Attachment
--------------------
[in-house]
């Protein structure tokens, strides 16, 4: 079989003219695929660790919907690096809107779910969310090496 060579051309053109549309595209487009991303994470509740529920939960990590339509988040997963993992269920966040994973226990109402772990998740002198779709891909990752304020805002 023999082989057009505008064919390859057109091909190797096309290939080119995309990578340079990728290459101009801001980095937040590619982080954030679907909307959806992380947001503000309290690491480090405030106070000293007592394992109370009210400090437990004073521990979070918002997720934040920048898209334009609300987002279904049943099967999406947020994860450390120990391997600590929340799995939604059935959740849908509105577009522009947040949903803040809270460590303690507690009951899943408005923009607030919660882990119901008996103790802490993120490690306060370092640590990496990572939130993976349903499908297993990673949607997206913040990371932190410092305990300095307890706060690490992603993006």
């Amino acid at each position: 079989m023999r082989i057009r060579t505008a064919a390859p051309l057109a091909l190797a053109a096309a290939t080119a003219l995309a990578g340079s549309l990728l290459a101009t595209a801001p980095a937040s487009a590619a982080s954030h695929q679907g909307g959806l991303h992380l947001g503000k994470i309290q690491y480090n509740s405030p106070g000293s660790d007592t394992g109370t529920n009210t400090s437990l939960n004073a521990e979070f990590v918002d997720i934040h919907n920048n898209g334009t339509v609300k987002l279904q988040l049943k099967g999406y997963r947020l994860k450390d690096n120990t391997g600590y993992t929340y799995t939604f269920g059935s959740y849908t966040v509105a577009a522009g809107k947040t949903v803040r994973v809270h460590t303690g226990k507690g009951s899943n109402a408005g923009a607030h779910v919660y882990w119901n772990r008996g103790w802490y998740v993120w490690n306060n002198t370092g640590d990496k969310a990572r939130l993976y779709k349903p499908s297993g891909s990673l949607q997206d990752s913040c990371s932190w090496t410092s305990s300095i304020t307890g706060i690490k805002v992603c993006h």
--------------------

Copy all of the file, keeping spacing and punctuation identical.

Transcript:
[in-house]
């Protein structure tokens, strides 16, 4: 079989003219695929660790919907690096809107779910969310090496 060579051309053109549309595209487009991303994470509740529920939960990590339509988040997963993992269920966040994973226990109402772990998740002198779709891909990752304020805002 023999082989057009505008064919390859057109091909190797096309290939080119995309990578340079990728290459101009801001980095937040590619982080954030679907909307959806992380947001503000309290690491480090405030106070000293007592394992109370009210400090437990004073521990979070918002997720934040920048898209334009609300987002279904049943099967999406947020994860450390120990391997600590929340799995939604059935959740849908509105577009522009947040949903803040809270460590303690507690009951899943408005923009607030919660882990119901008996103790802490993120490690306060370092640590990496990572939130993976349903499908297993990673949607997206913040990371932190410092305990300095307890706060690490992603993006």
């Amino acid at each position: 079989m023999r082989i057009r060579t505008a064919a390859p051309l057109a091909l190797a053109a096309a290939t080119a003219l995309a990578g340079s549309l990728l290459a101009t595209a801001p980095a937040s487009a590619a982080s954030h695929q679907g909307g959806l991303h992380l947001g503000k994470i309290q690491y480090n509740s405030p106070g000293s660790d007592t394992g109370t529920n009210t400090s437990l939960n004073a521990e979070f990590v918002d997720i934040h919907n920048n898209g334009t339509v609300k987002l279904q988040l049943k099967g999406y997963r947020l994860k450390d690096n120990t391997g600590y993992t929340y799995t939604f269920g059935s959740y849908t966040v509105a577009a522009g809107k947040t949903v803040r994973v809270h460590t303690g226990k507690g009951s899943n109402a408005g923009a607030h779910v919660y882990w119901n772990r008996g103790w802490y998740v993120w490690n306060n002198t370092g640590d990496k969310a990572r939130l993976y779709k349903p499908s297993g891909s990673l949607q997206d990752s913040c990371s932190w090496t410092s305990s300095i304020t307890g706060i690490k805002v992603c993006h």